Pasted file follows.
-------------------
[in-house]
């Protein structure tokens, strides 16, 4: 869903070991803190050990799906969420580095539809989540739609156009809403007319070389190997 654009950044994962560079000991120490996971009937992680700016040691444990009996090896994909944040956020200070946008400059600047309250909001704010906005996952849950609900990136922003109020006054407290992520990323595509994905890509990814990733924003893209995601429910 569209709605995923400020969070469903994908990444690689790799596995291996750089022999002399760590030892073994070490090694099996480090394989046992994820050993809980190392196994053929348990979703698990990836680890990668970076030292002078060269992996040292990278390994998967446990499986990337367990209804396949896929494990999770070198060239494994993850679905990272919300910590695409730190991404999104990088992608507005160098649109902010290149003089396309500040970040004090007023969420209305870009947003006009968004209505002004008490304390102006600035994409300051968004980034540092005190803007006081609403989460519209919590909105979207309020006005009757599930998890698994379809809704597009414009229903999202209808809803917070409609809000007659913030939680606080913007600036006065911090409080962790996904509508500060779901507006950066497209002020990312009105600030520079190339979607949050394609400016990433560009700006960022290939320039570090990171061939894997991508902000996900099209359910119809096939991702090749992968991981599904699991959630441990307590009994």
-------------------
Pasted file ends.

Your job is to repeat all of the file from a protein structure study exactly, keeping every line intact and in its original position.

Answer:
[in-house]
């Protein structure tokens, strides 16, 4: 869903070991803190050990799906969420580095539809989540739609156009809403007319070389190997 654009950044994962560079000991120490996971009937992680700016040691444990009996090896994909944040956020200070946008400059600047309250909001704010906005996952849950609900990136922003109020006054407290992520990323595509994905890509990814990733924003893209995601429910 569209709605995923400020969070469903994908990444690689790799596995291996750089022999002399760590030892073994070490090694099996480090394989046992994820050993809980190392196994053929348990979703698990990836680890990668970076030292002078060269992996040292990278390994998967446990499986990337367990209804396949896929494990999770070198060239494994993850679905990272919300910590695409730190991404999104990088992608507005160098649109902010290149003089396309500040970040004090007023969420209305870009947003006009968004209505002004008490304390102006600035994409300051968004980034540092005190803007006081609403989460519209919590909105979207309020006005009757599930998890698994379809809704597009414009229903999202209808809803917070409609809000007659913030939680606080913007600036006065911090409080962790996904509508500060779901507006950066497209002020990312009105600030520079190339979607949050394609400016990433560009700006960022290939320039570090990171061939894997991508902000996900099209359910119809096939991702090749992968991981599904699991959630441990307590009994």